I was raised with issues of the Skeptical Inquirer in my house, and was really dubious about the vitamins and special diets. If anything it seemed to be making the kids miserable and resentful without any of the dramatic benefits that were promised, but those parents kept at it. The vaccines I was more hesitant on. I didn’t know much about vaccines and after meeting a group of parents convinced it was the vaccines, and considering they were employing me, it was an awkward introduction. I was pretty much a fence sitter, gathering information on both sides. The thing was, early in the vaccine scare, the information was dominated by the anti-vaxxers. It took a while, but eventually people with good knowledge of the issue put to rest every argument I heard brought up by the parents of autistic children.
When I worked there, though, I saw the range of autism, from extreme severe autism with mental retardation and severe seizure disorder as well (and granted, the medication for seizures can make even bright people seem dull) to mild autism and everything in between. Yet I never got a feel for what these children would grow up to be like or for what autism looks like in adults.
Considering I started working professionally with children when I was thirteen and made the transition to adults in my late twenties/early thirties (and I’m still in my early thirties), most of my professional experience has been with children. And when I started to become concerned that my son was autistic, I continued researching autism in children, and since I’ve been so focused on getting him through the now, I’ve not had much time to research or consider how things will change when he’s a teenager or an adult. I have a vague picture, but not much beyond that.
Reading Neutrotribes has given me a bit of a picture. For one thing, autistic adults do have a very strong sense of empathy, so strong that, like me, they find it painful and tend to withdraw to cope with it. Empathy in children with autism develops later in childhood than it does for typically developing children, but it does develop.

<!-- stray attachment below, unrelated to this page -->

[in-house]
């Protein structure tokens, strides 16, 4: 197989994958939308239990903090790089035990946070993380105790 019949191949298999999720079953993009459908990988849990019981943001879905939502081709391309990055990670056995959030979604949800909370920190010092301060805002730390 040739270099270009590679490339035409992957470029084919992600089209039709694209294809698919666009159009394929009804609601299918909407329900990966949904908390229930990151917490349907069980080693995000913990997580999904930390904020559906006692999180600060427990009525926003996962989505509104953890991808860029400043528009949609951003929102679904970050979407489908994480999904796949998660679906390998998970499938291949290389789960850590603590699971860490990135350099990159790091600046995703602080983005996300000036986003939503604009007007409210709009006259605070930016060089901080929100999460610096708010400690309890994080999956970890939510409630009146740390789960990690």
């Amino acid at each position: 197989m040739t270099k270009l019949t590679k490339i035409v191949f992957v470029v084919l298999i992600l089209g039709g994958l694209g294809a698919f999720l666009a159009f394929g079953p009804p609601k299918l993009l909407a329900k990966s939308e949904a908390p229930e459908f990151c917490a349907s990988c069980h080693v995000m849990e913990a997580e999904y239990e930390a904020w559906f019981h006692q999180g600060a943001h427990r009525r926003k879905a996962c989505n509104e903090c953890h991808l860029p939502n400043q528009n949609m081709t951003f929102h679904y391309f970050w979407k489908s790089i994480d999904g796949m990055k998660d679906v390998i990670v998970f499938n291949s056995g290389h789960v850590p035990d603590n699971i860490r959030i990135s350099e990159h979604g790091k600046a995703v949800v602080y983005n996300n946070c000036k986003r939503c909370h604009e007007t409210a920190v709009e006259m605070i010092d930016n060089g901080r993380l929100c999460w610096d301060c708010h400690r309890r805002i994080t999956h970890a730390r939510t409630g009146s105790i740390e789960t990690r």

Further, high levels of creativity that are intensely emotional are also hallmarks of autistic adults. It’s as if we pour all those feels we have but don’t display into our art work.
Granted, counselor is not a profession autistic adults tend to go into, yet it’s not uncommon for their parents to be in the mental health field. In some ways I think my autism does help, though, eye contact is always a struggle. For one thing I don’t give people false hope or rush in to comfort them. When people want to unload they want to talk it through and process, they don’t want someone saying, “Oh, it’s not that bad!” or “I’m sure it’s better than you think.”
I not going to give someone pithy platitudes they haven’t earned or lie to make them feel better about themselves. If they messed up, I’ll help them evaluate it, however, when I give praise, I will give specifics, and it will be genuine and authentic. And considering I get infuriated with how unauthentic I think a lot of neurotypical people can be, and I don’t think I’m the only one, I think people like that I am genuine with them and value that when I praise them, I mean it.
When I was training to be a counselor I watched as neurotypical people struggled to have those tendencies trained out of them. For me it happened naturally. Further, I am very careful about what I say, but being careful requires that I take the time to think through my response, meaning I’m not going to interrupt my clients constantly. While the neurotypical people in my class were being trained to talk less and listen more, I was hounded with the fact that there are times that interruption is intervention (in fact, it’s interesting because my deficiencies were the polar opposite of the deficiencies of the neurotypical people, but it’s worth noting, my instructor believed I could be trained just like the neurotypical people). There’s also a logic in counseling to how you structure your sentences, in fact, I do a lot of Socratic questioning, which I think comes naturally with an autistic mindset.
I think the problem comes down to seeing autism solely in terms of deficits. As Silberman pointed out, autistic children also show profound strengths that, if nurtured, can be turned into professions, and this fact sadly got lost for a period of time (to learn more about the history of autism, read Neurotribes! The exciting story is all there!) We can’t afford to lose track of this fact again, though.
Which means that it’s time for me to proudly say I’m autistic and I’m a mental health counselor and I’m damn good at it!